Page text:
God, through Jesus, gave us the ability to be made new and set apart for Him. When we believe Jesus is the Son of God and accept His forgiveness, we give ourselves to God and He saves and sanctifies us. As we live each day, we can choose whether to continue to be set apart for God, His service and His glory, or not. If we choose to walk in God’s ways, our sanctification is displayed in our actions and words, which comes from the changed person into whom Jesus makes us. This changed person is a new being and brings with it new attitudes with which to face each day, person, and encounter. This is how we receive and act out sanctification. Sanctification is something we receive and be. If we are truly followers of Christ, our being in Him will result in actions that show our love for God, other Christians, and other people. We work out our salvation, as Paul says in Philippians 2:12-13 “for it is God who works in you to will and to act according to his good purpose” [NASB]. Receiving and being consecrated/sanctified must be worked out in this world. Our living in Christ in this world means we work as He worked in this world, as servants. We become His disciples to whom He said, “Therefore go and make disciples of all nations, baptizing them in the name of the Father and of the Son and of the Holy Spirit, and teaching them to obey everything I have commanded you. And surely I am with you always, to the very end of the age" (Matthew 28:19-20, [NASB]). We do the examples He showed us, caring, loving, touching, helping, healing, preaching, teaching, and being the shining light of God to all people.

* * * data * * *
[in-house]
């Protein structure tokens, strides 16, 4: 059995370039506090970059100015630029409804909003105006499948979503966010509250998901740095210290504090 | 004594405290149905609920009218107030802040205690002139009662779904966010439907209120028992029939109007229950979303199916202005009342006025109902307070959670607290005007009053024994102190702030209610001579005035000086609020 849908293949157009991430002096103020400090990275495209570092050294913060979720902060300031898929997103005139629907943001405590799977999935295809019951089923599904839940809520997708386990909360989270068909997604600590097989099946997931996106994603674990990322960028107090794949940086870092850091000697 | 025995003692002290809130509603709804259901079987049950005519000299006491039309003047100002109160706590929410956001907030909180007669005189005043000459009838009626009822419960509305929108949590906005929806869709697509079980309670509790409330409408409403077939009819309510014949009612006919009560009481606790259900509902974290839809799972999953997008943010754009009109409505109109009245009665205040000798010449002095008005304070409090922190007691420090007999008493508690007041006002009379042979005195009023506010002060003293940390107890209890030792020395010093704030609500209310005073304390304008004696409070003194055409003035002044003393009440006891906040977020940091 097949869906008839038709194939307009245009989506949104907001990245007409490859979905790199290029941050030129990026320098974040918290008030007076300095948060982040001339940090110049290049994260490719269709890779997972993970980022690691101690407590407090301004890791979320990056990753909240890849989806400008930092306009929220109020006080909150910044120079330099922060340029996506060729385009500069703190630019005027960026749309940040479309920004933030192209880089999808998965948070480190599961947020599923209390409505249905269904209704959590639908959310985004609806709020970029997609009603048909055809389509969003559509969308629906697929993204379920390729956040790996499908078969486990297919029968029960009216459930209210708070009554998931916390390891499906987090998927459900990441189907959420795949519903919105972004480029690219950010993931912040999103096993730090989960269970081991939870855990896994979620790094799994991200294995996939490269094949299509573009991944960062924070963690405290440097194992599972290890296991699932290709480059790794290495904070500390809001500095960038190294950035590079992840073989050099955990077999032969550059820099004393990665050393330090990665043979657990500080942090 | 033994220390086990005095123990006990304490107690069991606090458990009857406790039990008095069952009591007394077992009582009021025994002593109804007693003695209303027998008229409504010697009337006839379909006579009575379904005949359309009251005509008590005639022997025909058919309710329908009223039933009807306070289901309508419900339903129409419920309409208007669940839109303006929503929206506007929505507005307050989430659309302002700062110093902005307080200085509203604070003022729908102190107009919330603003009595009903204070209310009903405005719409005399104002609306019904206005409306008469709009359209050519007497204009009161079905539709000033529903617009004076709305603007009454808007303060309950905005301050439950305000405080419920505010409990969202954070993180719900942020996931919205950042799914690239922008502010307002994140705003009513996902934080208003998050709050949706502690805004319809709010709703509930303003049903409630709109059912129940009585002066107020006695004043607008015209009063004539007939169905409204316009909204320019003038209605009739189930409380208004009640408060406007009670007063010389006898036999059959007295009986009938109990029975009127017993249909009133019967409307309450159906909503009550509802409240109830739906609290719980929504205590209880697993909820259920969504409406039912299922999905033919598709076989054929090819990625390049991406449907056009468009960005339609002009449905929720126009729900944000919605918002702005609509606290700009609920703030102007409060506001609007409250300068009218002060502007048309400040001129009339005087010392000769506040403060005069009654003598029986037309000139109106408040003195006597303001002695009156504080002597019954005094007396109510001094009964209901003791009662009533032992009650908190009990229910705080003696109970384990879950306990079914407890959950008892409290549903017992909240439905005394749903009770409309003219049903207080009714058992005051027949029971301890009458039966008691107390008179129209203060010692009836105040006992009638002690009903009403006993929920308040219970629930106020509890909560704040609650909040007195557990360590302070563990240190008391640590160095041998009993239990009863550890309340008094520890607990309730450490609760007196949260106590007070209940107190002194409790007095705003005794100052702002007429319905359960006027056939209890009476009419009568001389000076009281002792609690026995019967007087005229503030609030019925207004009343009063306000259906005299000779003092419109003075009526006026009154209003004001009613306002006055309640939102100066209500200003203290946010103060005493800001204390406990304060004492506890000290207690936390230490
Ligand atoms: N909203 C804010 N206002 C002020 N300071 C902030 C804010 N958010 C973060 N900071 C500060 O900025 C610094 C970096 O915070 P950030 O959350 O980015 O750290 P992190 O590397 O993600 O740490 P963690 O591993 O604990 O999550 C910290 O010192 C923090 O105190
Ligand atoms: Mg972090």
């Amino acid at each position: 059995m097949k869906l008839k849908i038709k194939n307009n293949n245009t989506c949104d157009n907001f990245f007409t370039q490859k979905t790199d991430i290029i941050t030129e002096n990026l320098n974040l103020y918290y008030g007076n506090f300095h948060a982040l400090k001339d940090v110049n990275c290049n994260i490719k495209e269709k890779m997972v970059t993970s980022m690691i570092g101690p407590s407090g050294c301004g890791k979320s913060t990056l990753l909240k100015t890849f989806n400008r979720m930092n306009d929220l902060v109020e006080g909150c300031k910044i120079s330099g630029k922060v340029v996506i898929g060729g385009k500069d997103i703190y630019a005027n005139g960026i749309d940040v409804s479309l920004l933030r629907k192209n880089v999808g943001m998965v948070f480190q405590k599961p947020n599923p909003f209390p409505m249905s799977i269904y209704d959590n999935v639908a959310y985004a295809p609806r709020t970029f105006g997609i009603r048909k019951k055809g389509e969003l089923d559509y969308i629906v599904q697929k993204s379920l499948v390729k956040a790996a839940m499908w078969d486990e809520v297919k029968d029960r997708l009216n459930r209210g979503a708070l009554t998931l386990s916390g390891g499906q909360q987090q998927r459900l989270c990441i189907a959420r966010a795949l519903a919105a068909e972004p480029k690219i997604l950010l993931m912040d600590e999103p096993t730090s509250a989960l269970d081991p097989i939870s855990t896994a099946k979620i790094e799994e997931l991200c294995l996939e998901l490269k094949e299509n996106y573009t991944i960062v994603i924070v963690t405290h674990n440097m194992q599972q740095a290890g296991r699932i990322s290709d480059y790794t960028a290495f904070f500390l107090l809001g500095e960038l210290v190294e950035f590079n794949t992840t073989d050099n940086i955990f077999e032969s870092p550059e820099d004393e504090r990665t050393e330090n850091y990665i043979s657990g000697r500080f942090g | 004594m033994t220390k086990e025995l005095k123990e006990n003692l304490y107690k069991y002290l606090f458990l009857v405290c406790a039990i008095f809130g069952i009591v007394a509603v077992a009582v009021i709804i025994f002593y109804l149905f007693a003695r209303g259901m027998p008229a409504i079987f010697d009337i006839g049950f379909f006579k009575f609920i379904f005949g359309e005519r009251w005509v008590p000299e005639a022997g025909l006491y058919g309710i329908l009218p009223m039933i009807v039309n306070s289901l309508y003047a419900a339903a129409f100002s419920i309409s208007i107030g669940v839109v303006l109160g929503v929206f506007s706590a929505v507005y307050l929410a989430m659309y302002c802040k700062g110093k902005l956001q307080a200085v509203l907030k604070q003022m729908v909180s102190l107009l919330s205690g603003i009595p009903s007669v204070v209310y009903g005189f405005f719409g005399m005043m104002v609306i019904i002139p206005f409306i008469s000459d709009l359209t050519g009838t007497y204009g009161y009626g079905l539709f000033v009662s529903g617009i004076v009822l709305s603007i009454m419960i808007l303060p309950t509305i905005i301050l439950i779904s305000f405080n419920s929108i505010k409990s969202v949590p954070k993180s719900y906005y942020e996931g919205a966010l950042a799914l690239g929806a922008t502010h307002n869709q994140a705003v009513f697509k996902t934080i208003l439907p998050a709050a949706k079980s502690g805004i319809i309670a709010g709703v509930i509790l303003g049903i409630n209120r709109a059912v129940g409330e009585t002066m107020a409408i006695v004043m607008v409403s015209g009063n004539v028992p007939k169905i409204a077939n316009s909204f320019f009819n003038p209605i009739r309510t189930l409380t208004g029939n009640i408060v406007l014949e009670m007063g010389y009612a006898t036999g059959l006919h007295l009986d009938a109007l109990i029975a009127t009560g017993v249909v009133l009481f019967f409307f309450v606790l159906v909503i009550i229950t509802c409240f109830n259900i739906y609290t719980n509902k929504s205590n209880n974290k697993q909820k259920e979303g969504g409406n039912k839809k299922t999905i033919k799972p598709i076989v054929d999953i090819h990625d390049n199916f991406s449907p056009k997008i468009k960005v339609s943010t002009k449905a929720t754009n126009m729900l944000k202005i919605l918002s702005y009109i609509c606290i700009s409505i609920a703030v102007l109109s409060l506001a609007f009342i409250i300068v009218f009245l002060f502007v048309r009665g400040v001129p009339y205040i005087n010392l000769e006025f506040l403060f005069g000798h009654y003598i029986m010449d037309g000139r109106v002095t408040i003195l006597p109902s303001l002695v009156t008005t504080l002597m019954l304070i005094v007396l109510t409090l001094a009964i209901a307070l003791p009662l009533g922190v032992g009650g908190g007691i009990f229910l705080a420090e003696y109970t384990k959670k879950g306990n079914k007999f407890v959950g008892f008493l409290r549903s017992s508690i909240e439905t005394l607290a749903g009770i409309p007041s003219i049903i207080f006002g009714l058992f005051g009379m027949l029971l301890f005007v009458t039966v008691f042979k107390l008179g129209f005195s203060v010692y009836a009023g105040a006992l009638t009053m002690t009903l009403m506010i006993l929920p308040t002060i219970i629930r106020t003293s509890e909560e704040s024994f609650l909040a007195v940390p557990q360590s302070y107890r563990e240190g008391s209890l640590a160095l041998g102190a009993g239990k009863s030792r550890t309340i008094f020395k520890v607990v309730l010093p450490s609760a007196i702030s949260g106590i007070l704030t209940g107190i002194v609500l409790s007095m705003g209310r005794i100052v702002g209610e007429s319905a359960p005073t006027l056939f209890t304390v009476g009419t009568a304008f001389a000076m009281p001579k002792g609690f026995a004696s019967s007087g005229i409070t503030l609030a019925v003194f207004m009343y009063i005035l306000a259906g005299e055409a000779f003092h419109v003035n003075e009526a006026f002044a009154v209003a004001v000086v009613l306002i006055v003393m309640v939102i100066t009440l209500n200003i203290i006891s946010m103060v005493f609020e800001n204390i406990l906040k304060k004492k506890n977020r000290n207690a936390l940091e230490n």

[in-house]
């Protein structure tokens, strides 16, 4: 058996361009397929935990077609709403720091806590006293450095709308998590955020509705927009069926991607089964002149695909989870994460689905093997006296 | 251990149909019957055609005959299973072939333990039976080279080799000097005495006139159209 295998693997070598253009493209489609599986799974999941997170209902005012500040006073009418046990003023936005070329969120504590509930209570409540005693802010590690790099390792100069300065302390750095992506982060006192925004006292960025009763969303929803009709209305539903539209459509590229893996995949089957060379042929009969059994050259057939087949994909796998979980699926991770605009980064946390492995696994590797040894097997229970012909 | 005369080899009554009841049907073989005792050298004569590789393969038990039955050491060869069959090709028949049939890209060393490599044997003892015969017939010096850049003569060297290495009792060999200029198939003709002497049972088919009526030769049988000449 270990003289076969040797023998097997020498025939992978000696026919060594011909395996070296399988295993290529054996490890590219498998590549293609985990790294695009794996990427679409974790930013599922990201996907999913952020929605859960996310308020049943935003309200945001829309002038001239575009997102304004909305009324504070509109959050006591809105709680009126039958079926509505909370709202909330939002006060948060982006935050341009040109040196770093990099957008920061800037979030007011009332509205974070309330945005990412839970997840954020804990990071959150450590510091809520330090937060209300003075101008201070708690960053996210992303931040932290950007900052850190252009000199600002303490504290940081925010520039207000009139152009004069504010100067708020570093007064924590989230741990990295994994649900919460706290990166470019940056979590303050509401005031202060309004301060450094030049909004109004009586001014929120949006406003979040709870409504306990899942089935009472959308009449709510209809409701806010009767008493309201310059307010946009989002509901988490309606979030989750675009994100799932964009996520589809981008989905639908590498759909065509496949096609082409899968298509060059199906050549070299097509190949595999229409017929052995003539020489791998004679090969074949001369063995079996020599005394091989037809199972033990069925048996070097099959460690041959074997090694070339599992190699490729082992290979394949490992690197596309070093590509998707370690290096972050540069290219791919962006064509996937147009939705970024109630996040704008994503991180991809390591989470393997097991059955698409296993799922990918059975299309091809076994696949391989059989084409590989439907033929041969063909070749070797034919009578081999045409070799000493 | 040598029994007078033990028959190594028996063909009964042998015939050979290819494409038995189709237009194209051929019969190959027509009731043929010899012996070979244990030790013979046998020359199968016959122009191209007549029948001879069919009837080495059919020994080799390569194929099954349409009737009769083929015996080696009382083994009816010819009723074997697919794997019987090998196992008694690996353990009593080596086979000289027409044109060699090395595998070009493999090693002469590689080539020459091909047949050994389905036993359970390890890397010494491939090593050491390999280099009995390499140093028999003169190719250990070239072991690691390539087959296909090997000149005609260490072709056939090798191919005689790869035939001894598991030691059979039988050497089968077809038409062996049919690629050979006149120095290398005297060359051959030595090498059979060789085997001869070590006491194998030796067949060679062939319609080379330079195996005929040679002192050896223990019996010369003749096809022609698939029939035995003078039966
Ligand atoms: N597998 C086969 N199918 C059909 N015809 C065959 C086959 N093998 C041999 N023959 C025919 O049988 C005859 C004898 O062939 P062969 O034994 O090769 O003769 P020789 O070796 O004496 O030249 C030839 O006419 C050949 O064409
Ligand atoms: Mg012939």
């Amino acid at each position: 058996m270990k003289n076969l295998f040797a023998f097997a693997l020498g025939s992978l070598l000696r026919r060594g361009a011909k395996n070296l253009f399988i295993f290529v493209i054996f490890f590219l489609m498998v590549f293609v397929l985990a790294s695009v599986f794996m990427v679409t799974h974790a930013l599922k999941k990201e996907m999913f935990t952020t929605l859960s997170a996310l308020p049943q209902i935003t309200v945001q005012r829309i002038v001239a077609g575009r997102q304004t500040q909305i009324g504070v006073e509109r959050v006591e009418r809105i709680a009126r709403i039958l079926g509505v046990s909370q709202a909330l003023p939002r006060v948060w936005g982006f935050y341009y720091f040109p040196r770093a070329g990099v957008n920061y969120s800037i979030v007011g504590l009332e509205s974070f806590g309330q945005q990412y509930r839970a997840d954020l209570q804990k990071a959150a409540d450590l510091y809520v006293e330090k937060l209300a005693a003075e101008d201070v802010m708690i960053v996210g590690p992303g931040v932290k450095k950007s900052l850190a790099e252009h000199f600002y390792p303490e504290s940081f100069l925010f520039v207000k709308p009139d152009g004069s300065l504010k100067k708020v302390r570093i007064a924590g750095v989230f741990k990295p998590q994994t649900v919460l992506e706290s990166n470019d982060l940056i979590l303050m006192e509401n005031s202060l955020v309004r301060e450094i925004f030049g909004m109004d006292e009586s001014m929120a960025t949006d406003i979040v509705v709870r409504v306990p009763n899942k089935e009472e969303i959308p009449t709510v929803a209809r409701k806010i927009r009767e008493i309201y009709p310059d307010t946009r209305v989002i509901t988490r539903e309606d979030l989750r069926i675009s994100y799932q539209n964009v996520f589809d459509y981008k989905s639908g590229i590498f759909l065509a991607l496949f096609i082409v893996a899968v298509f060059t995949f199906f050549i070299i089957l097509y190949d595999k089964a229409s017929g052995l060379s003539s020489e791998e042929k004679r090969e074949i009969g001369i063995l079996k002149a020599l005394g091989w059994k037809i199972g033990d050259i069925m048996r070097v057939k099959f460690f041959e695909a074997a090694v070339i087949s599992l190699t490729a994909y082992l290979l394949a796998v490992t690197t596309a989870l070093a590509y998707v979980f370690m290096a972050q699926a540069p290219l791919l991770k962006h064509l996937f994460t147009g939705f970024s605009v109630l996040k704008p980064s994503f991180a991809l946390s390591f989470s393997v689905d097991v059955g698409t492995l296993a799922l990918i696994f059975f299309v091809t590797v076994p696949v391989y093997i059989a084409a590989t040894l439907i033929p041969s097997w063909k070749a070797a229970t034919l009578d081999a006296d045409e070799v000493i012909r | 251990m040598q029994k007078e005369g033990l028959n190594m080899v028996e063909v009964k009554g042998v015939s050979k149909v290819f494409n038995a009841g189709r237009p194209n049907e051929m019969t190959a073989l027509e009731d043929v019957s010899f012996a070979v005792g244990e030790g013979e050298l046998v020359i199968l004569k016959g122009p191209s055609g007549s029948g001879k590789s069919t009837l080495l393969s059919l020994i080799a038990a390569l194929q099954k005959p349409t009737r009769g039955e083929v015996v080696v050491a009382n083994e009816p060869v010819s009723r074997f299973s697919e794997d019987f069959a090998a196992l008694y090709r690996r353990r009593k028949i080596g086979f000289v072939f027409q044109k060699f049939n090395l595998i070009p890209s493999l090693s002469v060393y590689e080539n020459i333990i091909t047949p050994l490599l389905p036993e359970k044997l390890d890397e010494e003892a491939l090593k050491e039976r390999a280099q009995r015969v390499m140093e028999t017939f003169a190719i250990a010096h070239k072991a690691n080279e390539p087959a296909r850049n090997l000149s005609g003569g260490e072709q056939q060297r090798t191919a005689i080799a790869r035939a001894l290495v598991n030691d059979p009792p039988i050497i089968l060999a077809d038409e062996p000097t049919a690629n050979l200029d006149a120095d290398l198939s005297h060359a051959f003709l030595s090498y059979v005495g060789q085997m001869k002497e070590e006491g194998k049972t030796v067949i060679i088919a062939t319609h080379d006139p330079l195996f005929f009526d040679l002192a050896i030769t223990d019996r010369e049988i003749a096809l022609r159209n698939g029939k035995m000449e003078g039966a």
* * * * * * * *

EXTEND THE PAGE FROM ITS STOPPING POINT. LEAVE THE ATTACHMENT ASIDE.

Paul closed the first letter to the Thessalonians with admonitions that reflected this understanding of sanctification. He told them to appreciate their leaders (brethren) and love them; live in peace; admonish the unruly; encourage the faint-hearted; help the weak; be patient with all; do only that which is good to all. These are actions or conduct. Next he spoke of their spiritual attitude/behavior - rejoice always; pray without ceasing; give thanks in all things; do not quench the Spirit. Additionally, Paul addressed their mental capacities/judgment by telling them to examine everything and determine what is good and to abstain from evil. Finally, Paul said a prayer over them, as he outlined what their whole selves were: “Now may the God of peace Himself sanctify you entirely; and may your spirit and soul and body be preserved complete, without blame at the coming of our Lord Jesus Christ” (1 Thessalonians 5:23 [NASB]).